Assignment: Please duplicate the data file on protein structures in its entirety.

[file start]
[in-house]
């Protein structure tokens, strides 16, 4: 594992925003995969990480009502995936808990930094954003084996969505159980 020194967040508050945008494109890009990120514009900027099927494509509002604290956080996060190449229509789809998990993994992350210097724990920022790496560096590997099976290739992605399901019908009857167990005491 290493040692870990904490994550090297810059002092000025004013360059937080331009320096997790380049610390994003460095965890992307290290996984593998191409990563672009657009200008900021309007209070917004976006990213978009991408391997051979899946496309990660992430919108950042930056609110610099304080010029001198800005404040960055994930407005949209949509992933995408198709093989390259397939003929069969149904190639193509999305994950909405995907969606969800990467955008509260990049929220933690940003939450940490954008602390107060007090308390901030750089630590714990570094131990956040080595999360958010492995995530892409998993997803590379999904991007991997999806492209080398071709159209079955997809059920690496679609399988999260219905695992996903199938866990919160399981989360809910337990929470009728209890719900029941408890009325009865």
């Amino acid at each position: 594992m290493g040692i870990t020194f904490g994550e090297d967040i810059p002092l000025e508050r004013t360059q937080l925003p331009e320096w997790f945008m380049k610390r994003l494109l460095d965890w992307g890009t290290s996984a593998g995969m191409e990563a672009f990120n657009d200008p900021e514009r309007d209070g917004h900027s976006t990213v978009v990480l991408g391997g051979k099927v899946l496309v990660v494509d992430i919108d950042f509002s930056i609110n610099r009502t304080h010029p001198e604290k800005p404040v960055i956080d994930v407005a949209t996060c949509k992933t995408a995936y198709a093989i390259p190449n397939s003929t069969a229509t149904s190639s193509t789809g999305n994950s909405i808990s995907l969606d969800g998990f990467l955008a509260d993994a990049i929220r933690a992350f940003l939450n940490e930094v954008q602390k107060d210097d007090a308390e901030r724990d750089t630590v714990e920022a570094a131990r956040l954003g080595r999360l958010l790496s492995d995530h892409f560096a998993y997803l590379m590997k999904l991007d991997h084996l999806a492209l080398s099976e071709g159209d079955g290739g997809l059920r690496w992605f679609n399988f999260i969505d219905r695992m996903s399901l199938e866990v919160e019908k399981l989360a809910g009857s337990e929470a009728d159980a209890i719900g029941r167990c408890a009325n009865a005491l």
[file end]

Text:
[in-house]
């Protein structure tokens, strides 16, 4: 594992925003995969990480009502995936808990930094954003084996969505159980 020194967040508050945008494109890009990120514009900027099927494509509002604290956080996060190449229509789809998990993994992350210097724990920022790496560096590997099976290739992605399901019908009857167990005491 290493040692870990904490994550090297810059002092000025004013360059937080331009320096997790380049610390994003460095965890992307290290996984593998191409990563672009657009200008900021309007209070917004976006990213978009991408391997051979899946496309990660992430919108950042930056609110610099304080010029001198800005404040960055994930407005949209949509992933995408198709093989390259397939003929069969149904190639193509999305994950909405995907969606969800990467955008509260990049929220933690940003939450940490954008602390107060007090308390901030750089630590714990570094131990956040080595999360958010492995995530892409998993997803590379999904991007991997999806492209080398071709159209079955997809059920690496679609399988999260219905695992996903199938866990919160399981989360809910337990929470009728209890719900029941408890009325009865």
């Amino acid at each position: 594992m290493g040692i870990t020194f904490g994550e090297d967040i810059p002092l000025e508050r004013t360059q937080l925003p331009e320096w997790f945008m380049k610390r994003l494109l460095d965890w992307g890009t290290s996984a593998g995969m191409e990563a672009f990120n657009d200008p900021e514009r309007d209070g917004h900027s976006t990213v978009v990480l991408g391997g051979k099927v899946l496309v990660v494509d992430i919108d950042f509002s930056i609110n610099r009502t304080h010029p001198e604290k800005p404040v960055i956080d994930v407005a949209t996060c949509k992933t995408a995936y198709a093989i390259p190449n397939s003929t069969a229509t149904s190639s193509t789809g999305n994950s909405i808990s995907l969606d969800g998990f990467l955008a509260d993994a990049i929220r933690a992350f940003l939450n940490e930094v954008q602390k107060d210097d007090a308390e901030r724990d750089t630590v714990e920022a570094a131990r956040l954003g080595r999360l958010l790496s492995d995530h892409f560096a998993y997803l590379m590997k999904l991007d991997h084996l999806a492209l080398s099976e071709g159209d079955g290739g997809l059920r690496w992605f679609n399988f999260i969505d219905r695992m996903s399901l199938e866990v919160e019908k399981l989360a809910g009857s337990e929470a009728d159980a209890i719900g029941r167990c408890a009325n009865a005491l």